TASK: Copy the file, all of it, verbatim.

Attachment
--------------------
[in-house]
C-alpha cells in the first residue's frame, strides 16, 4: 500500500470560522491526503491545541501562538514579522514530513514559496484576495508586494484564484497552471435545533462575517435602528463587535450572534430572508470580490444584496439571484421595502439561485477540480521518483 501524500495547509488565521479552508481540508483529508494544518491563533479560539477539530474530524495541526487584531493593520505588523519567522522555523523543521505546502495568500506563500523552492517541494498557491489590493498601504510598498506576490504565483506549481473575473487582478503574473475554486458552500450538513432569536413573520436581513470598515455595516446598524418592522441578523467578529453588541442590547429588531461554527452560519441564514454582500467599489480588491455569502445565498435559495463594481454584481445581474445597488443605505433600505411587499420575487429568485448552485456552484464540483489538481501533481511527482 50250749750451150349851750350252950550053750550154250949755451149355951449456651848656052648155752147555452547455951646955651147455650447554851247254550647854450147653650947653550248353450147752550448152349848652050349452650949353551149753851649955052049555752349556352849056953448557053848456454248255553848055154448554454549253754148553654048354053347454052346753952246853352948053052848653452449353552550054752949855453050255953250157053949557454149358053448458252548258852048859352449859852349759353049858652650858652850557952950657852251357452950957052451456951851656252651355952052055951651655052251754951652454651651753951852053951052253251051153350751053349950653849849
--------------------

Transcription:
[in-house]
C-alpha cells in the first residue's frame, strides 16, 4: 500500500470560522491526503491545541501562538514579522514530513514559496484576495508586494484564484497552471435545533462575517435602528463587535450572534430572508470580490444584496439571484421595502439561485477540480521518483 501524500495547509488565521479552508481540508483529508494544518491563533479560539477539530474530524495541526487584531493593520505588523519567522522555523523543521505546502495568500506563500523552492517541494498557491489590493498601504510598498506576490504565483506549481473575473487582478503574473475554486458552500450538513432569536413573520436581513470598515455595516446598524418592522441578523467578529453588541442590547429588531461554527452560519441564514454582500467599489480588491455569502445565498435559495463594481454584481445581474445597488443605505433600505411587499420575487429568485448552485456552484464540483489538481501533481511527482 50250749750451150349851750350252950550053750550154250949755451149355951449456651848656052648155752147555452547455951646955651147455650447554851247254550647854450147653650947653550248353450147752550448152349848652050349452650949353551149753851649955052049555752349556352849056953448557053848456454248255553848055154448554454549253754148553654048354053347454052346753952246853352948053052848653452449353552550054752949855453050255953250157053949557454149358053448458252548258852048859352449859852349759353049858652650858652850557952950657852251357452950957052451456951851656252651355952052055951651655052251754951652454651651753951852053951052253251051153350751053349950653849849